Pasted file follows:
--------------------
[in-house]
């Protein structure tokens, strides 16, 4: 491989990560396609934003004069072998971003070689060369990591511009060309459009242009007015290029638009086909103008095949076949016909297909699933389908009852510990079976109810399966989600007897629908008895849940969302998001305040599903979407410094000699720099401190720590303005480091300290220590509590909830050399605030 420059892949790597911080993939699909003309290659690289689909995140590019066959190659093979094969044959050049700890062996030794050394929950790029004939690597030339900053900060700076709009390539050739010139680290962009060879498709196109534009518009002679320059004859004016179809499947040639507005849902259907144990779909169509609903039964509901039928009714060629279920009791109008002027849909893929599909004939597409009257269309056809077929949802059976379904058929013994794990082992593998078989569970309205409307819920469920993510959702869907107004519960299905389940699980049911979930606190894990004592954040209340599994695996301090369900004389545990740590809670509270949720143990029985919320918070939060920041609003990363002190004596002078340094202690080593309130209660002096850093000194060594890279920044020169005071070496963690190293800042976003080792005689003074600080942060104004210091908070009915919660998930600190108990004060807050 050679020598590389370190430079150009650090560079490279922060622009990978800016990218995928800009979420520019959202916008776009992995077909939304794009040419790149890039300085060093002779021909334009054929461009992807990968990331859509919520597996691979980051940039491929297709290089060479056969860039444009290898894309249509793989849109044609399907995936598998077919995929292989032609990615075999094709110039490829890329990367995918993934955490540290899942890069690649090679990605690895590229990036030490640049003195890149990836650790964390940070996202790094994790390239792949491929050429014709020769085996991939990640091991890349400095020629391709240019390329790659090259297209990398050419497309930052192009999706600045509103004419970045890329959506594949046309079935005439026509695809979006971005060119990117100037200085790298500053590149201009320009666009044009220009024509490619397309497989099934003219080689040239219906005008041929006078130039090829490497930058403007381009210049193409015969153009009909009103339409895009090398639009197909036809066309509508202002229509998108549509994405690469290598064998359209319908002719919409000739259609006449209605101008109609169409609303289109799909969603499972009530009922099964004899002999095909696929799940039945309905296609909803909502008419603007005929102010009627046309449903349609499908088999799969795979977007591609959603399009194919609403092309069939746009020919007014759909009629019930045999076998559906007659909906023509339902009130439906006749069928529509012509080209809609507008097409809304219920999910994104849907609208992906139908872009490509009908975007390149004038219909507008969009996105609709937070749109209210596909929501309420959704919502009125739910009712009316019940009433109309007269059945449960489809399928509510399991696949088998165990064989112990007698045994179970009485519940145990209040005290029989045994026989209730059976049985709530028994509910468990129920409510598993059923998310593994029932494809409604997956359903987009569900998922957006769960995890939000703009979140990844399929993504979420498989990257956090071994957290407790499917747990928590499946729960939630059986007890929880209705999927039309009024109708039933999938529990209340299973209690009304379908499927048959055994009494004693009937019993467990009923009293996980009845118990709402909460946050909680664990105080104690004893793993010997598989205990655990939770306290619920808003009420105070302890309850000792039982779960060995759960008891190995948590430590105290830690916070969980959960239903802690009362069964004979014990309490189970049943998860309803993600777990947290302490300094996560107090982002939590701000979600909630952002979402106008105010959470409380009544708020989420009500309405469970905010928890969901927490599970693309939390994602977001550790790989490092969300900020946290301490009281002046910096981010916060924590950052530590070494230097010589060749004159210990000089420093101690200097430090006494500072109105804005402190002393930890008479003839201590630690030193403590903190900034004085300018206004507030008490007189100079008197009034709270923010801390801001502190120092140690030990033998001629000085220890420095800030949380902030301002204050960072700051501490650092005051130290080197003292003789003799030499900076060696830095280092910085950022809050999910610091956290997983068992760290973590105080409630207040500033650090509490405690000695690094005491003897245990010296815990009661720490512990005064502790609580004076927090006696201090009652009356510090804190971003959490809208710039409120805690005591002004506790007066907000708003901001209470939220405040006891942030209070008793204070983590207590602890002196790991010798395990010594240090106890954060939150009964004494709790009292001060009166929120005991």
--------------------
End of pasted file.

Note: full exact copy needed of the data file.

[in-house]
């Protein structure tokens, strides 16, 4: 491989990560396609934003004069072998971003070689060369990591511009060309459009242009007015290029638009086909103008095949076949016909297909699933389908009852510990079976109810399966989600007897629908008895849940969302998001305040599903979407410094000699720099401190720590303005480091300290220590509590909830050399605030 420059892949790597911080993939699909003309290659690289689909995140590019066959190659093979094969044959050049700890062996030794050394929950790029004939690597030339900053900060700076709009390539050739010139680290962009060879498709196109534009518009002679320059004859004016179809499947040639507005849902259907144990779909169509609903039964509901039928009714060629279920009791109008002027849909893929599909004939597409009257269309056809077929949802059976379904058929013994794990082992593998078989569970309205409307819920469920993510959702869907107004519960299905389940699980049911979930606190894990004592954040209340599994695996301090369900004389545990740590809670509270949720143990029985919320918070939060920041609003990363002190004596002078340094202690080593309130209660002096850093000194060594890279920044020169005071070496963690190293800042976003080792005689003074600080942060104004210091908070009915919660998930600190108990004060807050 050679020598590389370190430079150009650090560079490279922060622009990978800016990218995928800009979420520019959202916008776009992995077909939304794009040419790149890039300085060093002779021909334009054929461009992807990968990331859509919520597996691979980051940039491929297709290089060479056969860039444009290898894309249509793989849109044609399907995936598998077919995929292989032609990615075999094709110039490829890329990367995918993934955490540290899942890069690649090679990605690895590229990036030490640049003195890149990836650790964390940070996202790094994790390239792949491929050429014709020769085996991939990640091991890349400095020629391709240019390329790659090259297209990398050419497309930052192009999706600045509103004419970045890329959506594949046309079935005439026509695809979006971005060119990117100037200085790298500053590149201009320009666009044009220009024509490619397309497989099934003219080689040239219906005008041929006078130039090829490497930058403007381009210049193409015969153009009909009103339409895009090398639009197909036809066309509508202002229509998108549509994405690469290598064998359209319908002719919409000739259609006449209605101008109609169409609303289109799909969603499972009530009922099964004899002999095909696929799940039945309905296609909803909502008419603007005929102010009627046309449903349609499908088999799969795979977007591609959603399009194919609403092309069939746009020919007014759909009629019930045999076998559906007659909906023509339902009130439906006749069928529509012509080209809609507008097409809304219920999910994104849907609208992906139908872009490509009908975007390149004038219909507008969009996105609709937070749109209210596909929501309420959704919502009125739910009712009316019940009433109309007269059945449960489809399928509510399991696949088998165990064989112990007698045994179970009485519940145990209040005290029989045994026989209730059976049985709530028994509910468990129920409510598993059923998310593994029932494809409604997956359903987009569900998922957006769960995890939000703009979140990844399929993504979420498989990257956090071994957290407790499917747990928590499946729960939630059986007890929880209705999927039309009024109708039933999938529990209340299973209690009304379908499927048959055994009494004693009937019993467990009923009293996980009845118990709402909460946050909680664990105080104690004893793993010997598989205990655990939770306290619920808003009420105070302890309850000792039982779960060995759960008891190995948590430590105290830690916070969980959960239903802690009362069964004979014990309490189970049943998860309803993600777990947290302490300094996560107090982002939590701000979600909630952002979402106008105010959470409380009544708020989420009500309405469970905010928890969901927490599970693309939390994602977001550790790989490092969300900020946290301490009281002046910096981010916060924590950052530590070494230097010589060749004159210990000089420093101690200097430090006494500072109105804005402190002393930890008479003839201590630690030193403590903190900034004085300018206004507030008490007189100079008197009034709270923010801390801001502190120092140690030990033998001629000085220890420095800030949380902030301002204050960072700051501490650092005051130290080197003292003789003799030499900076060696830095280092910085950022809050999910610091956290997983068992760290973590105080409630207040500033650090509490405690000695690094005491003897245990010296815990009661720490512990005064502790609580004076927090006696201090009652009356510090804190971003959490809208710039409120805690005591002004506790007066907000708003901001209470939220405040006891942030209070008793204070983590207590602890002196790991010798395990010594240090106890954060939150009964004494709790009292001060009166929120005991």